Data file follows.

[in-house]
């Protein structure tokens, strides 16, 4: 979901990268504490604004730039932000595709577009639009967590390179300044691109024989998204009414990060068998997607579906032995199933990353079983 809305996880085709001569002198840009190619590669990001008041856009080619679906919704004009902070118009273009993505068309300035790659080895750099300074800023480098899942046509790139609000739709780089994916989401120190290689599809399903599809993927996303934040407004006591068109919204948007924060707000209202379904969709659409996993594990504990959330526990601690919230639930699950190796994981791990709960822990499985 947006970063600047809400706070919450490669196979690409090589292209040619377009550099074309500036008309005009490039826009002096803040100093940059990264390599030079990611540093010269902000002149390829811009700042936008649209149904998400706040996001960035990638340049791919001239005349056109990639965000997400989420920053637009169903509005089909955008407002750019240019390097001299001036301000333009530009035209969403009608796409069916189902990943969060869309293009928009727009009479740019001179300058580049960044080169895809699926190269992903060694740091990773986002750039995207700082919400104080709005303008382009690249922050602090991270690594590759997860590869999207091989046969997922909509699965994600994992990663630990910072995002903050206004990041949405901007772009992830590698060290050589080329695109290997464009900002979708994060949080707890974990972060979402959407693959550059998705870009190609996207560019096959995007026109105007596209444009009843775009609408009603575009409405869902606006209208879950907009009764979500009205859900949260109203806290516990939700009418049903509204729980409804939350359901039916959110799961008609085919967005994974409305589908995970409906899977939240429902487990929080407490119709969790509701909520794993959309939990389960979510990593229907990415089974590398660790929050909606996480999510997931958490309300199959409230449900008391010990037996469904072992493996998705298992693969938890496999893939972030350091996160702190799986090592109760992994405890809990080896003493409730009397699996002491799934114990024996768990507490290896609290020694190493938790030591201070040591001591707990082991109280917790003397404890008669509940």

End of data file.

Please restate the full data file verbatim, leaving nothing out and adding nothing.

[in-house]
């Protein structure tokens, strides 16, 4: 979901990268504490604004730039932000595709577009639009967590390179300044691109024989998204009414990060068998997607579906032995199933990353079983 809305996880085709001569002198840009190619590669990001008041856009080619679906919704004009902070118009273009993505068309300035790659080895750099300074800023480098899942046509790139609000739709780089994916989401120190290689599809399903599809993927996303934040407004006591068109919204948007924060707000209202379904969709659409996993594990504990959330526990601690919230639930699950190796994981791990709960822990499985 947006970063600047809400706070919450490669196979690409090589292209040619377009550099074309500036008309005009490039826009002096803040100093940059990264390599030079990611540093010269902000002149390829811009700042936008649209149904998400706040996001960035990638340049791919001239005349056109990639965000997400989420920053637009169903509005089909955008407002750019240019390097001299001036301000333009530009035209969403009608796409069916189902990943969060869309293009928009727009009479740019001179300058580049960044080169895809699926190269992903060694740091990773986002750039995207700082919400104080709005303008382009690249922050602090991270690594590759997860590869999207091989046969997922909509699965994600994992990663630990910072995002903050206004990041949405901007772009992830590698060290050589080329695109290997464009900002979708994060949080707890974990972060979402959407693959550059998705870009190609996207560019096959995007026109105007596209444009009843775009609408009603575009409405869902606006209208879950907009009764979500009205859900949260109203806290516990939700009418049903509204729980409804939350359901039916959110799961008609085919967005994974409305589908995970409906899977939240429902487990929080407490119709969790509701909520794993959309939990389960979510990593229907990415089974590398660790929050909606996480999510997931958490309300199959409230449900008391010990037996469904072992493996998705298992693969938890496999893939972030350091996160702190799986090592109760992994405890809990080896003493409730009397699996002491799934114990024996768990507490290896609290020694190493938790030591201070040591001591707990082991109280917790003397404890008669509940």